Acquired immune-related and inflammatory conditions and subsequent chronic lymphocytic leukaemia
Immune-mediated pathways have been recognized to be of importance in the pathogenesis of chronic lymphocytic leukaemia (CLL). We assessed a broad variety of immune-related and inflammatory conditions and subsequent CLL development among 4 million adult male veterans admitted to VA hospitals. We identified 3,680 CLL cases with up to 27 years of follow-up. Using Poisson regression analyses restricted to immune-related or inflammatory conditions that occurred more than one year before CLL, we estimated relative risk (RR) and 95% confidence intervals for CLL risk. Elevated CLL risk was found among individuals with prior chronic sinusitis (RR = 1·27, 1·01–1·61). Pneumonia had a borderline (RR = 1·13, 1·00–1·27) association with CLL; the risk was further elevated (RR = 1·35, 1·07–1·72) for latency <5 years. Conversely, chronic non-rheumatic valvular heart disease was associated with 0·76-fold (0·58–0·99) decreased risk. Herpes zoster and simplex were associated with increased (RR = 1·98, 1·40–2·79) and borderline increased (RR = 1·69, 0·96–2·98) CLL risk. There was no general association between autoimmunity and CLL; however, autoimmune haemolytic anaemia was associated with 3·86-fold (1·93–7·74) elevated CLL risk. Individuals with chronic osteoarthritis and prostatitis had 1·14-fold (1·03–1·25) and 1·64-fold (1·14–2·37) elevated CLL risk. These association patterns suggest primary focus on infectious agents rather than autoantigens for future aetiologic CLL studies.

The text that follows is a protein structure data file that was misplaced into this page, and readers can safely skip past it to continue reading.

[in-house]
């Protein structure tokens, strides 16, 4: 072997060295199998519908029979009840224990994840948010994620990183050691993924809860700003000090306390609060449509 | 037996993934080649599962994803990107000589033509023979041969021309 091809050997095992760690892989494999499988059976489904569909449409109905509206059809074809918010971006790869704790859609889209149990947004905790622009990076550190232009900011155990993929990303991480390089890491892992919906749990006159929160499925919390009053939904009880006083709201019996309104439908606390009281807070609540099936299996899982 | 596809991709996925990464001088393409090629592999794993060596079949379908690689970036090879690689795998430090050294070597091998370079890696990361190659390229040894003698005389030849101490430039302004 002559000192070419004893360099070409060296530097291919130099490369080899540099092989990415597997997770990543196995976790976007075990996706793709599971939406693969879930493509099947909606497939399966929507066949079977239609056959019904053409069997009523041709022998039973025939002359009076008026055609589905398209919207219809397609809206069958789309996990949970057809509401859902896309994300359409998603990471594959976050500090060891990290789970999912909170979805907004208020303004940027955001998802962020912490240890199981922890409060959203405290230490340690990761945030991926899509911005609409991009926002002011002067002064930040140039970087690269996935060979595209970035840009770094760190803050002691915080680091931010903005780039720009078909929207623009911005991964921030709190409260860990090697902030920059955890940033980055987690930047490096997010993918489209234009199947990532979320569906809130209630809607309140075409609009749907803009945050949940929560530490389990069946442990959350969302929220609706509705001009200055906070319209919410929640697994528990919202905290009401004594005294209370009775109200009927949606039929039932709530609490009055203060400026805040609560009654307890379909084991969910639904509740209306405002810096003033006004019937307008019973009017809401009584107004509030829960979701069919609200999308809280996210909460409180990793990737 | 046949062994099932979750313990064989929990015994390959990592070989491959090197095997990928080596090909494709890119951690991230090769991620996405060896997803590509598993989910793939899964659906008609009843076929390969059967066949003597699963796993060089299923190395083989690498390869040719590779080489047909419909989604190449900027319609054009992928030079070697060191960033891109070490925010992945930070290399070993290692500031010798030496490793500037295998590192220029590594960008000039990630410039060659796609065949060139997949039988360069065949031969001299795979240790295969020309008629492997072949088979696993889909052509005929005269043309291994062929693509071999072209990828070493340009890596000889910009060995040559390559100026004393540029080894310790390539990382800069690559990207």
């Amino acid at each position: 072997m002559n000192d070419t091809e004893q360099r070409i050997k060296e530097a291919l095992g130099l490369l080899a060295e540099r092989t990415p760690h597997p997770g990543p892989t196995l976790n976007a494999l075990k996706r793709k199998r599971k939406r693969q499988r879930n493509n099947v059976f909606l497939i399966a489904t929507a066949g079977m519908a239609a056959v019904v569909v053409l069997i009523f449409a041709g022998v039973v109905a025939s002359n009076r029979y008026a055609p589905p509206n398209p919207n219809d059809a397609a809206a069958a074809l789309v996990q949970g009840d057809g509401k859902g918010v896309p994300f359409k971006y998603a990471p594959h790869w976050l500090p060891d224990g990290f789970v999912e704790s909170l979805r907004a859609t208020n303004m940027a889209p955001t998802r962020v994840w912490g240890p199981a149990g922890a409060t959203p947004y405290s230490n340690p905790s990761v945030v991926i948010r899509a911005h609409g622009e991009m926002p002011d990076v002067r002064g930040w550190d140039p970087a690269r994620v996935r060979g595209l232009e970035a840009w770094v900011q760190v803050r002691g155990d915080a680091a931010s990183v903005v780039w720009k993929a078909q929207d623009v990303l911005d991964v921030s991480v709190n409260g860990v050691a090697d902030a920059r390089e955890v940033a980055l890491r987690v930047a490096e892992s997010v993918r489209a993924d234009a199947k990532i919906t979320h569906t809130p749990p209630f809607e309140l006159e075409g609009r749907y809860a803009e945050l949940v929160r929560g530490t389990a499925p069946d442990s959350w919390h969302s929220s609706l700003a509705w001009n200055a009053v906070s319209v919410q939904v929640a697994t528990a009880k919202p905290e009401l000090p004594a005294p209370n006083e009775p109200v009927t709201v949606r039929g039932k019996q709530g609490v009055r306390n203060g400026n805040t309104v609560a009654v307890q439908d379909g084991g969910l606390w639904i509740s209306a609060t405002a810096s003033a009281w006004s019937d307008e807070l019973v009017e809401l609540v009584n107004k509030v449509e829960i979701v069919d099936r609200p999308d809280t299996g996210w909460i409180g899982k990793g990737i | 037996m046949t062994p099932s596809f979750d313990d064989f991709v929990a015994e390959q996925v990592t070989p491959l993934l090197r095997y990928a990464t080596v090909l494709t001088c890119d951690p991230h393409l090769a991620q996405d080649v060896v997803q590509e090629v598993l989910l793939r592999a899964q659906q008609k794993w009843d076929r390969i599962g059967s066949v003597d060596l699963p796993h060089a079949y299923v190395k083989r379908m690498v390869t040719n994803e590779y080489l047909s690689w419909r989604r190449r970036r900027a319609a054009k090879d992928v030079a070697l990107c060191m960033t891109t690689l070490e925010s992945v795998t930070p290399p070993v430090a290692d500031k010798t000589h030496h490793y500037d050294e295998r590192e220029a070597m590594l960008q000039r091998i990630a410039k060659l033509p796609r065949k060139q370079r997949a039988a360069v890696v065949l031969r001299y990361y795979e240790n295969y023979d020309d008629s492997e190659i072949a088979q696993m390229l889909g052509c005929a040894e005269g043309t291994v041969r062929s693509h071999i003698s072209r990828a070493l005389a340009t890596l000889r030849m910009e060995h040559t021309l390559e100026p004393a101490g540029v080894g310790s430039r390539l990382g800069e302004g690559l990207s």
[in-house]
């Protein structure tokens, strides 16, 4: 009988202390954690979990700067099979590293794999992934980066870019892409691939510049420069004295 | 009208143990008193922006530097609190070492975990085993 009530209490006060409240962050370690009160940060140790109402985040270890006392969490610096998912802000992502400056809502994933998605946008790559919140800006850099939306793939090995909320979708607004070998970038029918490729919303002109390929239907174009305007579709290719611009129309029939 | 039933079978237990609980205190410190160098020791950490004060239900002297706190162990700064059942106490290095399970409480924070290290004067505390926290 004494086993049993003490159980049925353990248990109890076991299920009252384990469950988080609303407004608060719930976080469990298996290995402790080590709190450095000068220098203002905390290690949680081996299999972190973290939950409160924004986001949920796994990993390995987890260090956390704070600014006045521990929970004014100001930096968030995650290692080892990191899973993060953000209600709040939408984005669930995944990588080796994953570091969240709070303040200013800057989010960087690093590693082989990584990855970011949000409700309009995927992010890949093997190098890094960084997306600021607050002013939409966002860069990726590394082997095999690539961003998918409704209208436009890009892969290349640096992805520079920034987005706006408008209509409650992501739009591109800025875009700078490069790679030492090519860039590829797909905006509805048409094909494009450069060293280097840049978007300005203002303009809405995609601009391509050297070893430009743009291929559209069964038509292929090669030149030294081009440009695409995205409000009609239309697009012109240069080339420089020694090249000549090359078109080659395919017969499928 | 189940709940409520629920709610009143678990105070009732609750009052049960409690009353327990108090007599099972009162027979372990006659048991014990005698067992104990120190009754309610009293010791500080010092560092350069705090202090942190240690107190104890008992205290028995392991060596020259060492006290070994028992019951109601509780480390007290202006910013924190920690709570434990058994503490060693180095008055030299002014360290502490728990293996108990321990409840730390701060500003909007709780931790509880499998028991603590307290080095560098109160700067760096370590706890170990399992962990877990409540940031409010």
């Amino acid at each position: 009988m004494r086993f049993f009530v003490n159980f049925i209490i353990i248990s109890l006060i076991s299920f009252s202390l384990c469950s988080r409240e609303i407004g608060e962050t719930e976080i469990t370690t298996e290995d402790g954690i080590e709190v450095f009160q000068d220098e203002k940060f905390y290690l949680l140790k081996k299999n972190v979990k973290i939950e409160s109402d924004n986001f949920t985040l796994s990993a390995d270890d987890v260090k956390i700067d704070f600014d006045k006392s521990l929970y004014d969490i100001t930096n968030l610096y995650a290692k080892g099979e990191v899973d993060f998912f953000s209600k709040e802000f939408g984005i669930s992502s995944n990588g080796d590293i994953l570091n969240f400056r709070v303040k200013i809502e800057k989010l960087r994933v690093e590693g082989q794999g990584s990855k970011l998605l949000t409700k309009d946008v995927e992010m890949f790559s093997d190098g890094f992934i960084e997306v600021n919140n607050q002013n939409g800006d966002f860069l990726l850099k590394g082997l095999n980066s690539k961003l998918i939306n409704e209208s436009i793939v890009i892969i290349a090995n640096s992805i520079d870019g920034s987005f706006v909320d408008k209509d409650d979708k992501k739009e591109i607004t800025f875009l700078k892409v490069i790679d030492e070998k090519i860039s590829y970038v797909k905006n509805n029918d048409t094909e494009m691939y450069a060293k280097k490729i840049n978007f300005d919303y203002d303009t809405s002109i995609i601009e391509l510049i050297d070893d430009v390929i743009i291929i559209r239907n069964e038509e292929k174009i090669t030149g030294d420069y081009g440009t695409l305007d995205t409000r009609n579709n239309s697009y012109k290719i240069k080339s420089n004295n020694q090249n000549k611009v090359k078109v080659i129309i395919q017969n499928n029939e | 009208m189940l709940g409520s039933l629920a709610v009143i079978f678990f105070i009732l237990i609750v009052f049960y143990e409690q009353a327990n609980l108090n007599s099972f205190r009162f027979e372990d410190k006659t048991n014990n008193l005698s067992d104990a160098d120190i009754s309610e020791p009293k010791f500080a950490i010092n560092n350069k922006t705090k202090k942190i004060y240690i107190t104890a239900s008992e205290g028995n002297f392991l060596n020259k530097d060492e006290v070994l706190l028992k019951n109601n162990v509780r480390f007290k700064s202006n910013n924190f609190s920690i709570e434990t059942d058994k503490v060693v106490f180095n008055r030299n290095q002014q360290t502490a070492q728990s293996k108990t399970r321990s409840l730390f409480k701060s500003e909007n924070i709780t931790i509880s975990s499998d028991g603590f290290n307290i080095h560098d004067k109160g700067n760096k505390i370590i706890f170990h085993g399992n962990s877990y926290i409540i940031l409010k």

Landgren, O., Gridley, G., Check, D., Caporaso, N. E., & Brown, L. (2007). Acquired immune-related and inflammatory conditions and subsequent chronic lymphocytic leukaemia. British Journal of Haematology, 139(5), 791-798. DOI: 10.1111/j.1365-2141.2007.06859.x